Nikolai Marr – a talk by Donald Rayfield 17 February
BGS is delighted to invite all members and friends to a talk by Professor Donald Rayfield, on the fabulous genius of Nikolai Marr, Stalin’s favourite linguist, a man whose theories, particularly about the Georgian language, had the most extraordinary and unexpected results within the field of linguistics and far beyond.
Professor Rayfield is Emeritus Professor of Russian & Georgian at the University of London. He is the author of seminal books on Russian and Georgian Literature, & on Stalin; he wrote the definitive History of Georgia, “The Edge of Empires”, and is the editor-in-chief of the Georgian-English Dictionary. Not only an extremely distinguished academic, Professor Rayfield is also a most entertaining and erudite speaker, whose great knowledge – & personal experience – of Russian and Georgian history & politics adds immeasurably to all his reflections.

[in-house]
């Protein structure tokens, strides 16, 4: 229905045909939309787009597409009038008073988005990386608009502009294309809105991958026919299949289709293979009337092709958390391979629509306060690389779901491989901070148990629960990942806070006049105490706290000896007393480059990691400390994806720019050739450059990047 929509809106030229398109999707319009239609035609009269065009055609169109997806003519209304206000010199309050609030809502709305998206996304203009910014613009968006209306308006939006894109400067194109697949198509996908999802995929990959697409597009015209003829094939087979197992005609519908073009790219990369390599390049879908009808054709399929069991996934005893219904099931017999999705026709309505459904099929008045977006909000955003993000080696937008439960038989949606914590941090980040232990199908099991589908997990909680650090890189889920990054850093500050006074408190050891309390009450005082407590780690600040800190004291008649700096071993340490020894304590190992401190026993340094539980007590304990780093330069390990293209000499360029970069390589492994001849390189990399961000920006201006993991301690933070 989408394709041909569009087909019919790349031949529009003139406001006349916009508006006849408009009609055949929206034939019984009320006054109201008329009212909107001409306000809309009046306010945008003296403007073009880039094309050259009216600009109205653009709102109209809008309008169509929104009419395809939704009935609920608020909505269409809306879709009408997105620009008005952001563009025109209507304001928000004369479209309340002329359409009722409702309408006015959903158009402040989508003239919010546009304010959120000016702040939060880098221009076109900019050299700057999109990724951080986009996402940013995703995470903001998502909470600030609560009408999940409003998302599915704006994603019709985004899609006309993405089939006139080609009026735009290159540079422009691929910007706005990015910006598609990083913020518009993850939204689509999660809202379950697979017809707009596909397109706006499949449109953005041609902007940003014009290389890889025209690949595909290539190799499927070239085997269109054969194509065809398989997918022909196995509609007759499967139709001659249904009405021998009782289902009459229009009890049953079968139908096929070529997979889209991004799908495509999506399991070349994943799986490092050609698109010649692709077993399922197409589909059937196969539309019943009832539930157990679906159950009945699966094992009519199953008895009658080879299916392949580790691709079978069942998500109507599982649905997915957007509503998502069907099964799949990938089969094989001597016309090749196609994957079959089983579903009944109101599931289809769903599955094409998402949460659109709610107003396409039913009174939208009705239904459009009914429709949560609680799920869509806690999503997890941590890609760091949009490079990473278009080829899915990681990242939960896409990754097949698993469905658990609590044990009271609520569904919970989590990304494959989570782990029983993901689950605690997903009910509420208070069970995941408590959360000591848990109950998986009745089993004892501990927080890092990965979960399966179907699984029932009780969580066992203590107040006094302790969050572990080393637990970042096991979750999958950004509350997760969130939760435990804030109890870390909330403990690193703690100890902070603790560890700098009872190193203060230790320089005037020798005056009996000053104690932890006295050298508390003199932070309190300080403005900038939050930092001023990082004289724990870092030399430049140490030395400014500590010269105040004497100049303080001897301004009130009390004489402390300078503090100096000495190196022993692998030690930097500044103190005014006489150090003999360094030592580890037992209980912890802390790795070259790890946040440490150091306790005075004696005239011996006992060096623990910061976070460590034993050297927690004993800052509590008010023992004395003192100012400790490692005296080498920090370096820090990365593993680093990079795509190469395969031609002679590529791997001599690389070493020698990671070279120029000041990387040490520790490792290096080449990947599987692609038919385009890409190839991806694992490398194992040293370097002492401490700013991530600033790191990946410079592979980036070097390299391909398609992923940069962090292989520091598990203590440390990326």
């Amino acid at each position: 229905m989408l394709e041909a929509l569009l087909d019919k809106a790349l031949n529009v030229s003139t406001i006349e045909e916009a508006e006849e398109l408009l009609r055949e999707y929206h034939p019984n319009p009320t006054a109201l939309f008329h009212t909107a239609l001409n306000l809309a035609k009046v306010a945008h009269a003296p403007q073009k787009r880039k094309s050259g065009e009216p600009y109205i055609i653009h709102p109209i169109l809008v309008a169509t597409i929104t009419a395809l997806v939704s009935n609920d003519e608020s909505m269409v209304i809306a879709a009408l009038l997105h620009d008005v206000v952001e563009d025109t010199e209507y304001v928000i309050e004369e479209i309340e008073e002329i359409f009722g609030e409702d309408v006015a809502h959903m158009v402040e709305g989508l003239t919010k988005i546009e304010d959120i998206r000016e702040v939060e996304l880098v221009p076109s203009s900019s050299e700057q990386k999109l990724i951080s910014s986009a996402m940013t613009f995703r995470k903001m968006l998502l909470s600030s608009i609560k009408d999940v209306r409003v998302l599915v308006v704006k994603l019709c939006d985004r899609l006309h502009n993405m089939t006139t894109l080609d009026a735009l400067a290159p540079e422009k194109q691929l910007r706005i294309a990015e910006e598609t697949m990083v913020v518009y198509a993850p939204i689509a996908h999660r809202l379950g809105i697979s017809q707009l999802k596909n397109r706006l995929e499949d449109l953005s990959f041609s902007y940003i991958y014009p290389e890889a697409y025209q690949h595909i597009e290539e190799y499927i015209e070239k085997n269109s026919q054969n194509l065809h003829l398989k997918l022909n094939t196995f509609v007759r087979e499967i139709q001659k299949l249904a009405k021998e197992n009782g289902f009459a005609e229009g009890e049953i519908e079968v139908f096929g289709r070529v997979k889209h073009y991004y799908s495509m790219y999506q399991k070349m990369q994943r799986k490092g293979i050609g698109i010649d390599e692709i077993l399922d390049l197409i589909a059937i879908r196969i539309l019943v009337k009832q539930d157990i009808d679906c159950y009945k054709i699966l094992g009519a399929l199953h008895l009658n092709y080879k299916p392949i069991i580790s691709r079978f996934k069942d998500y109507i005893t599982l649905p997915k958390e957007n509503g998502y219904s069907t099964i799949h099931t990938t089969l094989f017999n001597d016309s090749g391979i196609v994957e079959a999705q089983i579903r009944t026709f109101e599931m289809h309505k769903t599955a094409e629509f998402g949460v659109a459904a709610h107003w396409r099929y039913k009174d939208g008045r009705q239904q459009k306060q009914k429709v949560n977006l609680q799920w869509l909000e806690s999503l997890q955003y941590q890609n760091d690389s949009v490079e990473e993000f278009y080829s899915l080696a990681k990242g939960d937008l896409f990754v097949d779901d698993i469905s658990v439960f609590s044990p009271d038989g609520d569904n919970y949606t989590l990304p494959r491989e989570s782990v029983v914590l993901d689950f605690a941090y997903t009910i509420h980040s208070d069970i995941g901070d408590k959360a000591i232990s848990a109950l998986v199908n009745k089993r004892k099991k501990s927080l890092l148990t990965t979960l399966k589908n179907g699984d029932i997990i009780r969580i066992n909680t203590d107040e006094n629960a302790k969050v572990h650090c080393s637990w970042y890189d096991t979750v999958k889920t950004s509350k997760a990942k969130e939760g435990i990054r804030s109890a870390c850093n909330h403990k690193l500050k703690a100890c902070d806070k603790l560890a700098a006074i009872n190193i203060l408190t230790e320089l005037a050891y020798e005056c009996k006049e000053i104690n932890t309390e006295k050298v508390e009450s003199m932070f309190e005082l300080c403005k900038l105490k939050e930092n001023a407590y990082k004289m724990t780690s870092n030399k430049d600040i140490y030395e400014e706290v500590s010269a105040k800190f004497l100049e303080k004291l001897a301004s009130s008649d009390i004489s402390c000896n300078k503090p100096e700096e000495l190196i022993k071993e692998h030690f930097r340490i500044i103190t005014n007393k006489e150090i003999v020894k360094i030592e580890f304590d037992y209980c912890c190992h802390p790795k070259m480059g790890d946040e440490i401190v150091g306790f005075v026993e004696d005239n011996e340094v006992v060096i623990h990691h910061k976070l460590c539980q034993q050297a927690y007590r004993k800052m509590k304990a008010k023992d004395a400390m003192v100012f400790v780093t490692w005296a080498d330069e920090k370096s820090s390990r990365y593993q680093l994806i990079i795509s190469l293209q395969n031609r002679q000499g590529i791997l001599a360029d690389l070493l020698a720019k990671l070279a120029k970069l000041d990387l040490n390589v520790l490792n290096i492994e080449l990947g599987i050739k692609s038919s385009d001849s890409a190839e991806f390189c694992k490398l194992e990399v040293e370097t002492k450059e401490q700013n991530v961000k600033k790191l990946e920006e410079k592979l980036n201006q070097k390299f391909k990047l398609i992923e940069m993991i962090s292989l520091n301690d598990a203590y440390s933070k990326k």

Georgian wines will be served!
Where: The Georgian Embassy, 4 Russell Gardens, London W14 8EZ
When: Tuesday 17th February at 7 pm
Please email email@example.com if you wish to attend.
Donald Rayfield has kindly supplied a printed version of his talk which can be read below.
Commemorating Niko Marr
It would be remiss to ignore the 150th anniversary of the birth of the twentieth century’s most infamous linguist, Nicolas Marr. (In Russia he was Nikolai Iakovlevich; to his Georgian intimates he was Niko.) From the 1890s he was lauded to the skies, mostly in Russia and Georgia, for phenomenal work on Caucasian languages, then for his ‘Japhetic theory’, which grew into a ‘Marxist’ doctrine of language, opposing ‘bourgeois’ theories with a postulate that language is a class phenomenon, mirroring the progression from tribalism to communism. In 1950, fortunately after Marr’s physical death, he was denounced and dethroned by Stalin, but his ideas still haunt linguistics.